top of page


christopher schaberg



Air travel is one of the more powerful symbolic registers of human development. Commercial flight in particular is deemed to be one of the great achievements of the 20th century—a key marker of cosmopolitanism and mobility. It is something you can hear roaring above at almost any hour of the day, and signs of flight’s cultural value can be seen on credit cards as ubiquitously as on the tails of actual airplanes. As an index entry of common sense, commercial flight is practically synonymous with progress.




Aircraft are designed to last dozens of years, and aircraft manufacturers are thereby inherently resistant to major technological advancements and societal changes. As much as people might look back on the astonishing leaps made over the decades of the 20th century, from the Wright brothers to supersonic flight, people are generally close-minded about the current century of air travel. We just want our Boeings and Airbuses to keep trucking, to last as long as possible.




Commercial flight is a consolidated form of broader contemporary addictions, including habits of consumption and patterns of resource extraction and waste. From burning petroleum for our individual trajectories to normalizing a generalized need for speed, air travel is the apotheosis of modern living. Commercial flight is thus not only symbolic of a certain cultural milieu, but is also guarded as the material instantiation of this milieu. Flight is held as sacred, or as a Rubicon that cannot be crossed without threatening an entire way of life.




Upon the announcement of the Green New Deal in early 2019, one initial cry of dissent was a reaction to the alleged end of air travel. Conservative pundits mocked Alexandria Ocasio-Cortez for supposedly claiming that flying would no longer be necessary once the Green New Deal was successfully carried out. Fact-checkers and other defendants on the left quickly jumped in to clear up the misunderstanding, qualifying the claims of Ocasio-Cortez and clarifying the intent of the Green New Deal: Not necessarily to eliminate air travel altogether but to reduce reliance on commercial flight by investing in high speed rail among other alternative energy and transportation initiatives. Still, the specter of a world without airplanes lingered.


Dan Reed, writing for Forbes and taking the bait, speculated about what exactly would happen under the Green New Deal once “air travel in America is no longer required by, or available to the masses.” Reed’s findings—projected economic losses and vacated job opportunities—were alarmist to say the least. Of course, while Reed admitted that he was ‘speculating’ about the effects of air travel being wound down, he might not have speculated far enough. To truly imagine a world without—or with dramatically less—air travel, we would have to speculate a lot further into a different future to come.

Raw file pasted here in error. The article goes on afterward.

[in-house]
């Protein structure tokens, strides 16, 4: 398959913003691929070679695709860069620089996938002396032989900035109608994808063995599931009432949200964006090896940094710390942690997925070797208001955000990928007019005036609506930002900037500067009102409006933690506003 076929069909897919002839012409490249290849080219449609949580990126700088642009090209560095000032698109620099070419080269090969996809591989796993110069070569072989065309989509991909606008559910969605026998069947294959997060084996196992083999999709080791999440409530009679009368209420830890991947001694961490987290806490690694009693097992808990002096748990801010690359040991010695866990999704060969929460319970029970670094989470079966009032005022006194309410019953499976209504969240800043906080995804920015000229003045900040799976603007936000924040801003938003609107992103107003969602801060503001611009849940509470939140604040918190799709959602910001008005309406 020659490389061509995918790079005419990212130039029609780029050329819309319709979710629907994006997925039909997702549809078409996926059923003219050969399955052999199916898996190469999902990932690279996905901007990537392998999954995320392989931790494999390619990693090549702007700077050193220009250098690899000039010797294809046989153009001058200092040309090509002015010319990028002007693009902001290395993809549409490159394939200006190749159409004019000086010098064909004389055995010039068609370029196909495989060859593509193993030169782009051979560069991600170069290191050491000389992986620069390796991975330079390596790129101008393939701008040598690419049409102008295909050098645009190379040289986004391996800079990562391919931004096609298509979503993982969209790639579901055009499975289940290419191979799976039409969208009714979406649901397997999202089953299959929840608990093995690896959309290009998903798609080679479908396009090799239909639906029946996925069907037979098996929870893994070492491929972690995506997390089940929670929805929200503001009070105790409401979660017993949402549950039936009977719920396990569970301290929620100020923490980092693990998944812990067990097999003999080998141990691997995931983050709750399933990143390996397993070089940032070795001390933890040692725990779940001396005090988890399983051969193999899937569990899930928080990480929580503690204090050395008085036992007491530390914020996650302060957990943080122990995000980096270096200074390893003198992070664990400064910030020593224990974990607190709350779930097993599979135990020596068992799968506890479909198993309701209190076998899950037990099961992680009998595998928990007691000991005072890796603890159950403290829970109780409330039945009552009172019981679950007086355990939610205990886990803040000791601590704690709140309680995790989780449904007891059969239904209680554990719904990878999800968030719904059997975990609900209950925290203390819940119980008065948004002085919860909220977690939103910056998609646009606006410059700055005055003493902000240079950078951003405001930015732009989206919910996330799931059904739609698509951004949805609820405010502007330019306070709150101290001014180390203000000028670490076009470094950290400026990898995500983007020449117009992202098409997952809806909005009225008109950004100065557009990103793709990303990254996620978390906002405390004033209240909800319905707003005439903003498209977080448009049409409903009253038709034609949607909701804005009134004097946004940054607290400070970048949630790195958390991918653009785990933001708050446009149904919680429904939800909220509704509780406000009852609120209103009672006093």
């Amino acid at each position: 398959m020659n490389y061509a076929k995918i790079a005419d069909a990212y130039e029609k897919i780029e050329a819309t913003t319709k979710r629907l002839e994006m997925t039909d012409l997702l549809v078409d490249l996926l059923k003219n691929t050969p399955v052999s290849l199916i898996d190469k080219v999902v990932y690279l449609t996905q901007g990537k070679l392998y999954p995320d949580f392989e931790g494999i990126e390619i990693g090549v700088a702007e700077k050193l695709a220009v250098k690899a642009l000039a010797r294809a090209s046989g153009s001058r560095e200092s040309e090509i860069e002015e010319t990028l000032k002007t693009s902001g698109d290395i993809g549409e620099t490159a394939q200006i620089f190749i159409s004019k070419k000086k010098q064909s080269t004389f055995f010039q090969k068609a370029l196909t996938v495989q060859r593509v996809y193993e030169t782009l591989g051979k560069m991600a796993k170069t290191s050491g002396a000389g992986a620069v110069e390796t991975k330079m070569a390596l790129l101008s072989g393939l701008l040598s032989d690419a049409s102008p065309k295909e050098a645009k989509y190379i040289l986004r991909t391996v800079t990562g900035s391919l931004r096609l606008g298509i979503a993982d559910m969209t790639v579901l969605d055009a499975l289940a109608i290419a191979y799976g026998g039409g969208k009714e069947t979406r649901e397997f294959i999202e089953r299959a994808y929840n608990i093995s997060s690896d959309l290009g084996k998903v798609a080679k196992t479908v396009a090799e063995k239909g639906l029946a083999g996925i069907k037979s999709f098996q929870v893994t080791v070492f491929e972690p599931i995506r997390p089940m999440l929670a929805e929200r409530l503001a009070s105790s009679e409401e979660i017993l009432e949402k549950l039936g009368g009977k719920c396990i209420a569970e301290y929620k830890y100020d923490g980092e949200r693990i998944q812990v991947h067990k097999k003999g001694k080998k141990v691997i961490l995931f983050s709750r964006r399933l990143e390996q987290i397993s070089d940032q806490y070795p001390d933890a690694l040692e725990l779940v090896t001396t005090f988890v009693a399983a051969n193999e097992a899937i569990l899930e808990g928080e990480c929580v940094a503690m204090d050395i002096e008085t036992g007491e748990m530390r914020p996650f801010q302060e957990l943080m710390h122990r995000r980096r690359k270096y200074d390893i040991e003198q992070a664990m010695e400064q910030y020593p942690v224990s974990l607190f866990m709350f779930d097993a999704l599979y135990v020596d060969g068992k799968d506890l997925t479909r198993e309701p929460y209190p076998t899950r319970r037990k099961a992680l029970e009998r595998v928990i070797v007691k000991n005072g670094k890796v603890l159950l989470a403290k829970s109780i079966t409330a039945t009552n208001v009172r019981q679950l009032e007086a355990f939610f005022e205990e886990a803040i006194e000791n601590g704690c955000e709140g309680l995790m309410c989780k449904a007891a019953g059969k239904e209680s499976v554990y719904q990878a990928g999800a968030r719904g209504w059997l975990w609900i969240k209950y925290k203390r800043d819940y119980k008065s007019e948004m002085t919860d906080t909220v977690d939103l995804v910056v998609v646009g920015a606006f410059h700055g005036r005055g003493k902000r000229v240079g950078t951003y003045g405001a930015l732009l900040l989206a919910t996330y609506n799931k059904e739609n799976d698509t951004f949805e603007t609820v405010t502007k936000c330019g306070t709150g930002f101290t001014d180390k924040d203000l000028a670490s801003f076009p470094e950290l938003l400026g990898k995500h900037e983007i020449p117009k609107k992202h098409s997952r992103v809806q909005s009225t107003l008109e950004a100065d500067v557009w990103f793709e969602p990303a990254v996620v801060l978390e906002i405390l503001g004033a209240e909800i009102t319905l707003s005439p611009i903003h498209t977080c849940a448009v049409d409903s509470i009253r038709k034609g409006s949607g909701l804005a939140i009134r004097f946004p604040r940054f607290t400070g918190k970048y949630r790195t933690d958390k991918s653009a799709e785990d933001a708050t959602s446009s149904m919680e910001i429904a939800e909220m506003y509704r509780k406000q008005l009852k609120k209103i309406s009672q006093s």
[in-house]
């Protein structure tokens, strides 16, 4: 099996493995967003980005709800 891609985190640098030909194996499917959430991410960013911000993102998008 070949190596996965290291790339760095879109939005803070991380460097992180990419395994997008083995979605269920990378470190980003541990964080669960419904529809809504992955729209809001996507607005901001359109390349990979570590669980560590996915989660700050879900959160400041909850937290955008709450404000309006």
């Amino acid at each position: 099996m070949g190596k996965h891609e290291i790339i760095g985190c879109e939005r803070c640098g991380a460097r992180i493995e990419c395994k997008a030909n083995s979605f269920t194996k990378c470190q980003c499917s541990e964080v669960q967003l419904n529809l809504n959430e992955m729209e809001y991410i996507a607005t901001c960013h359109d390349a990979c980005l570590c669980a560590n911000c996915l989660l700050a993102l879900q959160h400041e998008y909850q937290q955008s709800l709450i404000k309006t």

It’s easy to defend something that has become normalized. If air travel seems like something too ingrained, too precious to change—these are precisely signs that this form of mobility must be confronted and dealt with. We know that commercial flight is far from ideal. The vast networks of logistics can become snarled in an instant, airport delays are dreaded experiences (or worse, waiting in the plane on the tarmac), and air rage seems always on the cusp of taking place.




And people often admit to loathing it. Air travel is one of the more routinely lampooned activities we partake in on a daily basis: from SNL and The Onion to social media feeds, mockeries of commercial flight are only a click away. The charade of security checkpoints, the predictably overworked and exhausted flight crews, the bland overpriced airport food… it’s all a readymade travesty. And the routines are baroque. The luggage check, the repeated queuing, the layers of priority during boarding, the slumping before flight, the barrage of entrainment options during flight—as if the airlines are begging us to just barely tolerate it all.




Digital devices and internet-based platforms all but make commercial flight feel archaic. We cannot deny the millions of meaningful connections that are made each minute on social media and other networking applications. Skype interviews are hardly perfect—but then, in-person interviews can be extremely awkward, as well. Can we really uphold the primacy of these other ‘connections’ that happen so loudly and messily, facilitated by air?